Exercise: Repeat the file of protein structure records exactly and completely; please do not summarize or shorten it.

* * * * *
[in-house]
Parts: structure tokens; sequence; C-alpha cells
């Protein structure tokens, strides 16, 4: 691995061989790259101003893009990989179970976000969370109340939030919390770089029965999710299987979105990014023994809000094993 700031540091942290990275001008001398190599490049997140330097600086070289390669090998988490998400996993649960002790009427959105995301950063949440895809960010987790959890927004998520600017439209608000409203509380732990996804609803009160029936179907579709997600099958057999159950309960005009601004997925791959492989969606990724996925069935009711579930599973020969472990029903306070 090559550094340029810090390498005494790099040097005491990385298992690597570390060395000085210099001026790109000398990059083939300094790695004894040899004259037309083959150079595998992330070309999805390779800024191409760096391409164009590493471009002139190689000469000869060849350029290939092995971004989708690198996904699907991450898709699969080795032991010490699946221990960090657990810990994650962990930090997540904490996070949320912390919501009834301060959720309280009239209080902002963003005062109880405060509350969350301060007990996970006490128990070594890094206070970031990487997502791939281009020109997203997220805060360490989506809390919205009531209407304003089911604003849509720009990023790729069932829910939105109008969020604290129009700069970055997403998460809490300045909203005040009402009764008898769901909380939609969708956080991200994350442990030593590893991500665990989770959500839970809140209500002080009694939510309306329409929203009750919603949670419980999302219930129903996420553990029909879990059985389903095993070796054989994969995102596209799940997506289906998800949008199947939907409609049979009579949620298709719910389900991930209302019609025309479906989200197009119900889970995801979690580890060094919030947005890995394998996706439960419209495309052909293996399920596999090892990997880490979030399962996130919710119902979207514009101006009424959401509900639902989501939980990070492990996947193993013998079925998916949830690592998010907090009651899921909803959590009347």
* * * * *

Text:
[in-house]
Parts: structure tokens; sequence; C-alpha cells
């Protein structure tokens, strides 16, 4: 691995061989790259101003893009990989179970976000969370109340939030919390770089029965999710299987979105990014023994809000094993 700031540091942290990275001008001398190599490049997140330097600086070289390669090998988490998400996993649960002790009427959105995301950063949440895809960010987790959890927004998520600017439209608000409203509380732990996804609803009160029936179907579709997600099958057999159950309960005009601004997925791959492989969606990724996925069935009711579930599973020969472990029903306070 090559550094340029810090390498005494790099040097005491990385298992690597570390060395000085210099001026790109000398990059083939300094790695004894040899004259037309083959150079595998992330070309999805390779800024191409760096391409164009590493471009002139190689000469000869060849350029290939092995971004989708690198996904699907991450898709699969080795032991010490699946221990960090657990810990994650962990930090997540904490996070949320912390919501009834301060959720309280009239209080902002963003005062109880405060509350969350301060007990996970006490128990070594890094206070970031990487997502791939281009020109997203997220805060360490989506809390919205009531209407304003089911604003849509720009990023790729069932829910939105109008969020604290129009700069970055997403998460809490300045909203005040009402009764008898769901909380939609969708956080991200994350442990030593590893991500665990989770959500839970809140209500002080009694939510309306329409929203009750919603949670419980999302219930129903996420553990029909879990059985389903095993070796054989994969995102596209799940997506289906998800949008199947939907409609049979009579949620298709719910389900991930209302019609025309479906989200197009119900889970995801979690580890060094919030947005890995394998996706439960419209495309052909293996399920596999090892990997880490979030399962996130919710119902979207514009101006009424959401509900639902989501939980990070492990996947193993013998079925998916949830690592998010907090009651899921909803959590009347």